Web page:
K.S. Rajan (18 Jan 2012)
"Zappos warns customers after cyberattack"

To my knowledge it is the fist time that Amazon is hacked. Credit cards numbers are safe, they say.
From today's FT, FYI,
January 17, 2012 4:59 am
Zappos warns customers after cyberattack
By Barney Jopson in New York
Zappos, an online shoe seller owned by Amazon, has been hit by a cyberattack that has forced to it warn up to 24m customers that hackers may have accessed some of their personal information.
The attack is a major setback for both Zappos and Amazon because the two companies have been credited by e-commerce analysts with doing more than most to help build shoppers’ trust in the security and reliability of online shopping.
Tony Hsieh, Zappos chief executive, told customers in emails sent on Sunday and Monday that “there may have been illegal and unauthorised access” to some information in their Zappos accounts – but not their credit card numbers.
In an email to staff he said the company, which Amazon bought for $1.2bn in 2009, was working with the Federal Bureau of Investigation to examine what happened.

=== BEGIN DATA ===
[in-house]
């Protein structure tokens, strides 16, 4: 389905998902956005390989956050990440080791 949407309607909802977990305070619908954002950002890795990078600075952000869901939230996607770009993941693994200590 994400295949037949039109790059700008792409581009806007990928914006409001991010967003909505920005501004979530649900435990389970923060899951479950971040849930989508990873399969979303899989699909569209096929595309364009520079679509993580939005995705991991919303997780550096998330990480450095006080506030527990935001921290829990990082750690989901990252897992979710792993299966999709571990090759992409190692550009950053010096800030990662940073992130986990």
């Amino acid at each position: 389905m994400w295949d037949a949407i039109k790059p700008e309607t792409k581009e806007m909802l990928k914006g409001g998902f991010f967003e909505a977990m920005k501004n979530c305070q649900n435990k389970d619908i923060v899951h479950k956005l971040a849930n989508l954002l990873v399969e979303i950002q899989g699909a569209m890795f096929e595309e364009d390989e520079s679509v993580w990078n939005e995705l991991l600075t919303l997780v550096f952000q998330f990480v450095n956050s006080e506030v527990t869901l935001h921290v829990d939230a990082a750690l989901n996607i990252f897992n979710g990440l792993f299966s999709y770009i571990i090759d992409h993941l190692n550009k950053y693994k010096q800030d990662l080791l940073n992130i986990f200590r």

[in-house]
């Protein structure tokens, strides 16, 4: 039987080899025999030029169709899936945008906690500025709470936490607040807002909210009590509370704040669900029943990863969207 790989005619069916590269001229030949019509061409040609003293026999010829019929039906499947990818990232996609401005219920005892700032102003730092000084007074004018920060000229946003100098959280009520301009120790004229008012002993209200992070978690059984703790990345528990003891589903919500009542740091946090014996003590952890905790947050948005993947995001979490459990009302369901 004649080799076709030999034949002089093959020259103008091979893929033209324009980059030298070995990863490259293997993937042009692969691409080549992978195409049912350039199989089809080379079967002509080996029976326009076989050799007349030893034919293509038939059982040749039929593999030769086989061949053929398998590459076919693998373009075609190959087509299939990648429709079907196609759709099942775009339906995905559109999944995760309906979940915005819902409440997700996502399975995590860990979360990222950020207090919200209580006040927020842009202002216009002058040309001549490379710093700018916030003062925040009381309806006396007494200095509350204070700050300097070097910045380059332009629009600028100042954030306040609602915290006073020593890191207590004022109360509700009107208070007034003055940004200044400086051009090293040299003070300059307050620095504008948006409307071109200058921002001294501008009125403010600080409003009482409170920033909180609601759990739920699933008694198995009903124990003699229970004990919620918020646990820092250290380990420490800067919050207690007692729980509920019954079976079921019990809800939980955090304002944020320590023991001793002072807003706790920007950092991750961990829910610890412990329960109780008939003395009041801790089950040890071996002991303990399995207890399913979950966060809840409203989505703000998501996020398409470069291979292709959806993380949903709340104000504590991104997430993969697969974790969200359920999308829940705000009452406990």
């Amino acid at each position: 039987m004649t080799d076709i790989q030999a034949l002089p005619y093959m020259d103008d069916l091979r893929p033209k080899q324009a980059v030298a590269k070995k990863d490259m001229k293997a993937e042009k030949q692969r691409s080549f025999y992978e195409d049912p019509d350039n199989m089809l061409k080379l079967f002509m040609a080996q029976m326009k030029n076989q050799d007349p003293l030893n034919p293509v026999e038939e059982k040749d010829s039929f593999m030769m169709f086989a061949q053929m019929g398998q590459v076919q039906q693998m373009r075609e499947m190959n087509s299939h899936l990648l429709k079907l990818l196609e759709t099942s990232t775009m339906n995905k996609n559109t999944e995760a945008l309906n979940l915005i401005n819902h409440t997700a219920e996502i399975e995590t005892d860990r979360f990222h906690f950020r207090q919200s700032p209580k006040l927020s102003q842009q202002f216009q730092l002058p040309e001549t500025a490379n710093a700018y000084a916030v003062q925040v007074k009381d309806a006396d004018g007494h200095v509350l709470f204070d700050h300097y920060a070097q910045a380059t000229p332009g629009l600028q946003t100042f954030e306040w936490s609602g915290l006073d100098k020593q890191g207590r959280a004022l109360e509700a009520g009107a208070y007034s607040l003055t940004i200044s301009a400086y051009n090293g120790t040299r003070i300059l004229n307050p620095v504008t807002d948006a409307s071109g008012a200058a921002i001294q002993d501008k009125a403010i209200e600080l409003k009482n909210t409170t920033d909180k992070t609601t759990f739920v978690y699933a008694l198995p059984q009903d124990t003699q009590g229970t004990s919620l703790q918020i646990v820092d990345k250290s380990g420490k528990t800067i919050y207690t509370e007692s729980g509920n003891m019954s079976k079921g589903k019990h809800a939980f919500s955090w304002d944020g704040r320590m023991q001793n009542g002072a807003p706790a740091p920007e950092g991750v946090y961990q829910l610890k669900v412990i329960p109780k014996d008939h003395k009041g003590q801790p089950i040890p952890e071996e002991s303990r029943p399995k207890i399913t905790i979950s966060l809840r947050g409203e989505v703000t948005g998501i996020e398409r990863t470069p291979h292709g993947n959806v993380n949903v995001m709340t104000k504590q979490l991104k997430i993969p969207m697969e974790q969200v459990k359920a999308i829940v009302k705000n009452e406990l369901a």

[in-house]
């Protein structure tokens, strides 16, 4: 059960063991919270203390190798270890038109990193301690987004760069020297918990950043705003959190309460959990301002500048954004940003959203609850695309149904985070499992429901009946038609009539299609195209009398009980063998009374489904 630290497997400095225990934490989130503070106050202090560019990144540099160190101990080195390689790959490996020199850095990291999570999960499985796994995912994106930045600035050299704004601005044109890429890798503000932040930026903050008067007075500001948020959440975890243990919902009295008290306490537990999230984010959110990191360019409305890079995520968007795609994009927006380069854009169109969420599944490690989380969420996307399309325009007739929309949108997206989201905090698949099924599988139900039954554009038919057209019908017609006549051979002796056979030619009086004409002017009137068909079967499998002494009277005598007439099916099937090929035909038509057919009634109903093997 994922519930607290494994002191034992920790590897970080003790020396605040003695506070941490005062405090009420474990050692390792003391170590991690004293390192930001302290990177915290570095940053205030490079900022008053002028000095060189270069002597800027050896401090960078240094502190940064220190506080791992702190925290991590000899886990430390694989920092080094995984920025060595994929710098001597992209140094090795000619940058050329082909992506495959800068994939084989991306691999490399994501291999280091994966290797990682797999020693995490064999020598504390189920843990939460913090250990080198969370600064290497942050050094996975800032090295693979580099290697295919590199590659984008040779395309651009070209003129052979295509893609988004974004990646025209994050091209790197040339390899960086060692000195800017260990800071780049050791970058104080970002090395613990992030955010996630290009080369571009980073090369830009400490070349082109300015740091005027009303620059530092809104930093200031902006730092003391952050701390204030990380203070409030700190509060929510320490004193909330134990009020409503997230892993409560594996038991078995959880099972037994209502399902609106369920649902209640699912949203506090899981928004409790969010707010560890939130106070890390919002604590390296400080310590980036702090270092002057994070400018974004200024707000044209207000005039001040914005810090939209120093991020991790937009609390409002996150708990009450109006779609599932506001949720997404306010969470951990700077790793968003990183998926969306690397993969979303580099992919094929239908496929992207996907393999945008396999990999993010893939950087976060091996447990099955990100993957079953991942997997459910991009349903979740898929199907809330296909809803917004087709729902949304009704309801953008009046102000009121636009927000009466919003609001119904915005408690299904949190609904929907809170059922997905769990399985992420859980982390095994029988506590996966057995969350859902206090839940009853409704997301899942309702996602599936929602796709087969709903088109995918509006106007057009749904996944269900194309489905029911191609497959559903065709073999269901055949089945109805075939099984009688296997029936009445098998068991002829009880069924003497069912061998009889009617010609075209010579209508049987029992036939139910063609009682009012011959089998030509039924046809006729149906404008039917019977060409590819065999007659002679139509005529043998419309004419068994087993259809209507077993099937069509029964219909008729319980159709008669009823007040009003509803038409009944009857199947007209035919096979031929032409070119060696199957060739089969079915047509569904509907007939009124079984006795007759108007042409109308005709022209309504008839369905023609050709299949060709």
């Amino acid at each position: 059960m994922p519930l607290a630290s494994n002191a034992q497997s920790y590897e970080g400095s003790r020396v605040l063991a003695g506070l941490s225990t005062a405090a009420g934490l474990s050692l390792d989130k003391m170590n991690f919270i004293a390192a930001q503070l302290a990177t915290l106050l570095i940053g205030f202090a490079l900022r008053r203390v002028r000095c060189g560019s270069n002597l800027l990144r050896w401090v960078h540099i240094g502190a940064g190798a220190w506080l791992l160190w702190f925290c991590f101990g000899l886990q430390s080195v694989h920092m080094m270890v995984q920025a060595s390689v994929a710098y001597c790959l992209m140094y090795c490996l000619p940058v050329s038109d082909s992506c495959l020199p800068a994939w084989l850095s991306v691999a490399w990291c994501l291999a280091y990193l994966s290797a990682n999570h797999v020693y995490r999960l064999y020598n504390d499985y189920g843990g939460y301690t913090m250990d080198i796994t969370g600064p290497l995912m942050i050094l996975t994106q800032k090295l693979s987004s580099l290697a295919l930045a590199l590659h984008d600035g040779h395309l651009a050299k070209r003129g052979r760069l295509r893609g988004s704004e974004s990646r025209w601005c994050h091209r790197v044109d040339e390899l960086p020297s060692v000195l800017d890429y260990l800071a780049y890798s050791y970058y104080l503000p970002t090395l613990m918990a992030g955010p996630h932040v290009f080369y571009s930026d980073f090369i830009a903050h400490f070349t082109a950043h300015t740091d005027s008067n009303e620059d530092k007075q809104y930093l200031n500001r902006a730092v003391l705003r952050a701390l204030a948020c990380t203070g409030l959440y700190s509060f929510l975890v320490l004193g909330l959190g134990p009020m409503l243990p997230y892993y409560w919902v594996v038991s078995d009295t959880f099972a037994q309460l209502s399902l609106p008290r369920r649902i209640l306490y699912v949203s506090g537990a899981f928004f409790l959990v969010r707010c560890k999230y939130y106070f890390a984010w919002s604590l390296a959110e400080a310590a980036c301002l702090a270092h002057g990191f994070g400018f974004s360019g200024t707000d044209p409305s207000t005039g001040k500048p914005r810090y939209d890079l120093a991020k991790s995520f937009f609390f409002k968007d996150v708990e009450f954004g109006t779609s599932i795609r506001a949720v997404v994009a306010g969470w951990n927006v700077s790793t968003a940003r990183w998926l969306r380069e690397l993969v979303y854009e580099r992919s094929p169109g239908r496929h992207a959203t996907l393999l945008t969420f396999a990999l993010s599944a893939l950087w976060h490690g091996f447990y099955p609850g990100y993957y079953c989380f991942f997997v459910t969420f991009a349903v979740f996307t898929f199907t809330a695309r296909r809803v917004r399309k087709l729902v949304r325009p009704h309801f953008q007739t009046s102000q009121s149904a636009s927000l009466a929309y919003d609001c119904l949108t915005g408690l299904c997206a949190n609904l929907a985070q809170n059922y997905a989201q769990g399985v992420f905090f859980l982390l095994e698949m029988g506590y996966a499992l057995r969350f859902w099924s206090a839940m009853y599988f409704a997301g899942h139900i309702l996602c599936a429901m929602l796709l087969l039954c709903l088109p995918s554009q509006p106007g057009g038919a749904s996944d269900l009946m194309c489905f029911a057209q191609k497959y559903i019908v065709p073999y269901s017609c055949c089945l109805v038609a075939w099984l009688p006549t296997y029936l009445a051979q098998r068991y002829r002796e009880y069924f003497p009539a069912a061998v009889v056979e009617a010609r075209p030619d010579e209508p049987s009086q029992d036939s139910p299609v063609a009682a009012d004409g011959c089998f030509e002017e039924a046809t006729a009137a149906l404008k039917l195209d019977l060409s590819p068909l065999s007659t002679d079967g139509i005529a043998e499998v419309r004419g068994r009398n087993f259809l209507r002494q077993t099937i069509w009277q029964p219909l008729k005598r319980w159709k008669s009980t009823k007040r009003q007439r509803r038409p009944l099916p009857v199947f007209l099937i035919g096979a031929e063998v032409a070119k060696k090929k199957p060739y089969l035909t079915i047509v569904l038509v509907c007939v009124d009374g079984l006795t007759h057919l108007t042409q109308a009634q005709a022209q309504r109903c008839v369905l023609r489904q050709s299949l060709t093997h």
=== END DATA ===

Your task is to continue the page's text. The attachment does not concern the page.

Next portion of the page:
He told customers that the information that may have been accessed was “your name, email address, billing and shipping addresses, phone number, the last four digits of your credit card number … and/or your cryptographically scrambled password (but not your actual password)”.
Unlike other recent incidents of corporate hacking, Zappos stressed that customers’ credit card data and other payment information had not been accessed.
But Mr Hsieh told customers that Zappos had “expired” their passwords and asked them to reset new ones.
He also recommended “that you change your password on any other web site where you use the same or a similar password” and warned customers to be wary of any emails or phone calls that asked for personal information.
A Zappos spokeswoman said the Nevada-based company had no further comment.
Zappos, founded in 1999, operates largely independently of Amazon. It has tried to distinguish itself from the proliferation of online rivals with a kooky character, a vast inventory, and customer service staff who win praise from shoppers for being unusually accessible and friendly.
Copyright The Financial Times Limited 2012.